056 – Spotting Subtle Themes in Counselling – Experiments in Gestalt Therapy – Skills in Existential Therapy
In episode 56 of the Counselling Tutor Podcast, Ken and Rory talk about how to spot subtle themes in counselling. ‘Theory with Rory’ discusses experiments in gestalt therapy. Finally, the presenters talk about useful skills in existential therapy.
Spotting Subtle Themes in Counselling (starts at 1.46 mins)
It is relatively easy to spot some themes in counselling (content: the actual story that the client brings) but how do we spot the more subtle ones (i.e. the client’s process)? Carl Rogers referred to this as ‘listening to the music behind the words’. Rory sees content and process as being like a two-lane road, with story and emotion running parallel; the client may open a door into their emotions now and again, giving the counsellor the opportunity to enter this level of their experiencing.
Ken and Rory have two key suggestions here:
- Try to look at the body language of the client, and whether there are any mismatches between this and their words. For example, a client may say that something is good yet look or sound sad while they do so. You could then point out this inconsistency.
- Just let the client speak, allowing them to take the lead in where they go. Just being there with the client – in their frame of reference – will allow the client to spot their own subtle themes naturally.
It may be harder to spot subtle themes in triad work in class, especially at the earlier stages of counselling training, as peers may be more guarded and show less emotion than do real-life clients.
Experiments in Gestalt Therapy (starts at 8.40)
Experiments are a key feature of gestalt therapy, encouraging clients to look at things in a different way. Rory describes a number of such experiments, for example:
- writing letters – to people with whom the client has ‘unfinished business’; the letter can then be sent, destroyed or kept
- staying with the feeling – encouraging clients to focus on their feeling and explore it fully
- taking responsibility – rather than blaming others for how the client feels
- playing projection – often used in a group context, allowing one participant to experiment with behaving in ways they don’t like in another group member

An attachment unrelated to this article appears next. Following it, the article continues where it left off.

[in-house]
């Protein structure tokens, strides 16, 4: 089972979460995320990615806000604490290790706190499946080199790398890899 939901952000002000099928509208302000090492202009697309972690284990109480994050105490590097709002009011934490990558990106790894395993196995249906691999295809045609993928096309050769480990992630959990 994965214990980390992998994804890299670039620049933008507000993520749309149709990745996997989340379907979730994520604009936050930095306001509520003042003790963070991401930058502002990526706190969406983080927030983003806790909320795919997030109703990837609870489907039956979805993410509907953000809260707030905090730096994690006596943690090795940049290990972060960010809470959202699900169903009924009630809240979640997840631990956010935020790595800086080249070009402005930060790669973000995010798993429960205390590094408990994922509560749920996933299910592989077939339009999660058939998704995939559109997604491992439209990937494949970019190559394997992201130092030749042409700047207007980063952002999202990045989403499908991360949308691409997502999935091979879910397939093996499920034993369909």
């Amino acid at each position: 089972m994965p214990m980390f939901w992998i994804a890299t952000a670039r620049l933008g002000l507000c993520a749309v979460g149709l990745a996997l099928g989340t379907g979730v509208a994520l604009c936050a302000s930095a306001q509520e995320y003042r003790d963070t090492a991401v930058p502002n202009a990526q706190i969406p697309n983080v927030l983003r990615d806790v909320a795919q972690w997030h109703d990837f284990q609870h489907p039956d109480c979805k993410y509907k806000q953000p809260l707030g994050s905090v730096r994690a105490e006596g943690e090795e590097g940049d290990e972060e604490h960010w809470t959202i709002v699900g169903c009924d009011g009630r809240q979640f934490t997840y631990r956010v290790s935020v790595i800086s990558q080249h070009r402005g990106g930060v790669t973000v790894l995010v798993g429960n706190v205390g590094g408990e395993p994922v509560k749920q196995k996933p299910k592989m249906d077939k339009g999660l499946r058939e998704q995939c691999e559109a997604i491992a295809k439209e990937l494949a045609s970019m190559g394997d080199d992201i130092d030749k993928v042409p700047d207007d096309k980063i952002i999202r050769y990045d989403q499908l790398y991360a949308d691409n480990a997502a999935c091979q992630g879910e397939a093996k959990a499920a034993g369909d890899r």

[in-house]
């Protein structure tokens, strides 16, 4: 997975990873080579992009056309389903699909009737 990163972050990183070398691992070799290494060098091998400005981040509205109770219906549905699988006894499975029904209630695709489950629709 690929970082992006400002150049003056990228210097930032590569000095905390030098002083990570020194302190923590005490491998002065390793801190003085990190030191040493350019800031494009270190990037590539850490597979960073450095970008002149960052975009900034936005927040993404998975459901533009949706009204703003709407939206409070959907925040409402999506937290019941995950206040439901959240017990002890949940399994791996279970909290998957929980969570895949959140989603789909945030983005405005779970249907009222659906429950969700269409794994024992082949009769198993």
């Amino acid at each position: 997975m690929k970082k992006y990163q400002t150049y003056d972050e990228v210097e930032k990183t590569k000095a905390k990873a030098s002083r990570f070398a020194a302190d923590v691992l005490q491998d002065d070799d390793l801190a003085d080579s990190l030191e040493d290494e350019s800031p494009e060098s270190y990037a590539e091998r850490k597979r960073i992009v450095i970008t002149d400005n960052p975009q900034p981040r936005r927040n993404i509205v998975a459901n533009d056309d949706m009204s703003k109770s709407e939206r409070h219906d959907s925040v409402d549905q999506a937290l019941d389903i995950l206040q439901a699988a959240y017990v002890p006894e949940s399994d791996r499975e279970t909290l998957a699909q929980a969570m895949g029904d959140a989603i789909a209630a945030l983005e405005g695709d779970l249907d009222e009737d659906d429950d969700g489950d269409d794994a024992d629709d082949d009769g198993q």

- exaggerating – purposely exaggerating subtle, non-verbal behaviour in order to better understand its meaning
- using the empty-chair technique – allowing the client to communicate with their perception of someone they are having difficulties with, or part of themselves (in topdog versus underdog work)
- examining dreams – including the client acting as the director and putting themselves into different roles within the dream, which is seen as a subconscious sign of what is going on for the client.
Rory has written a handout on these different experiments in gestalt therapy; this is free to download here, and also available through our Handouts Vault. He has given a lecture on an introduction to gestalt therapy in the Counselling Study Resource.
Skills in Existential Therapy (starts at 15.20 mins)
What skills aid practice for existential therapy? It is important first to understand what existential therapy is. Rory will soon be delivering a live lecture on this.
Existentialism is based on the idea that our lives as humans are finite: we are all going to die and must make sense of life’s meaning to us. Key books in this modality include:
- psychiatrist Viktor Frankl’s Man’s Search for Meaning, which was written following his experience in a Nazi concentration camp; Frankl went on to develop logotherapy
- Irvin Yalom’s Staring at the Sun, which looks at how people approach the end of life.
Another book of Yalom’s is Love’s Executioner, which illustrates how existential therapists work with clients. Other key names in this modality are Rollo May and Mick Cooper.
Existential therapy focuses more on meaning than on feelings. Useful skills may therefore include:
- Socratic questioning – to explore what experiences mean to the client
- silence – to support the client in looking within and finding their own meaning
- reflection – to help the client look for the meaning in their own words.